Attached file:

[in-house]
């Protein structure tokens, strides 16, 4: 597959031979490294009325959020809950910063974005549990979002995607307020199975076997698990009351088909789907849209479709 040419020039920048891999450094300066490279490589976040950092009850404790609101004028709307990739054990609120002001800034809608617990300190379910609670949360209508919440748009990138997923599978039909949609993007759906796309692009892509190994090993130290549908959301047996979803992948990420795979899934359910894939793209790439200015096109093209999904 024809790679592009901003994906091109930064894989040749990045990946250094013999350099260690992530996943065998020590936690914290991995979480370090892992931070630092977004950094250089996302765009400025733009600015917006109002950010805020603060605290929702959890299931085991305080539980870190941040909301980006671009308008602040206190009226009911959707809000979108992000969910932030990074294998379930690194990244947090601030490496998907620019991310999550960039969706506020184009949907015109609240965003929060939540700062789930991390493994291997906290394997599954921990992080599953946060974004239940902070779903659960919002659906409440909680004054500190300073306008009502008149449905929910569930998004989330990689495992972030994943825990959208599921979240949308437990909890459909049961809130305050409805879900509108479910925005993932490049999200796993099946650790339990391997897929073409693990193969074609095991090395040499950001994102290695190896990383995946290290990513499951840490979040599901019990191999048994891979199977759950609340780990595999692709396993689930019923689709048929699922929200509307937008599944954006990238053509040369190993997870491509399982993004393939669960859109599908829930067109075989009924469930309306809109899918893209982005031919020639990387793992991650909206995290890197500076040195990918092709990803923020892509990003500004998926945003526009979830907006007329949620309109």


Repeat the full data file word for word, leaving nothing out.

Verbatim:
[in-house]
């Protein structure tokens, strides 16, 4: 597959031979490294009325959020809950910063974005549990979002995607307020199975076997698990009351088909789907849209479709 040419020039920048891999450094300066490279490589976040950092009850404790609101004028709307990739054990609120002001800034809608617990300190379910609670949360209508919440748009990138997923599978039909949609993007759906796309692009892509190994090993130290549908959301047996979803992948990420795979899934359910894939793209790439200015096109093209999904 024809790679592009901003994906091109930064894989040749990045990946250094013999350099260690992530996943065998020590936690914290991995979480370090892992931070630092977004950094250089996302765009400025733009600015917006109002950010805020603060605290929702959890299931085991305080539980870190941040909301980006671009308008602040206190009226009911959707809000979108992000969910932030990074294998379930690194990244947090601030490496998907620019991310999550960039969706506020184009949907015109609240965003929060939540700062789930991390493994291997906290394997599954921990992080599953946060974004239940902070779903659960919002659906409440909680004054500190300073306008009502008149449905929910569930998004989330990689495992972030994943825990959208599921979240949308437990909890459909049961809130305050409805879900509108479910925005993932490049999200796993099946650790339990391997897929073409693990193969074609095991090395040499950001994102290695190896990383995946290290990513499951840490979040599901019990191999048994891979199977759950609340780990595999692709396993689930019923689709048929699922929200509307937008599944954006990238053509040369190993997870491509399982993004393939669960859109599908829930067109075989009924469930309306809109899918893209982005031919020639990387793992991650909206995290890197500076040195990918092709990803923020892509990003500004998926945003526009979830907006007329949620309109």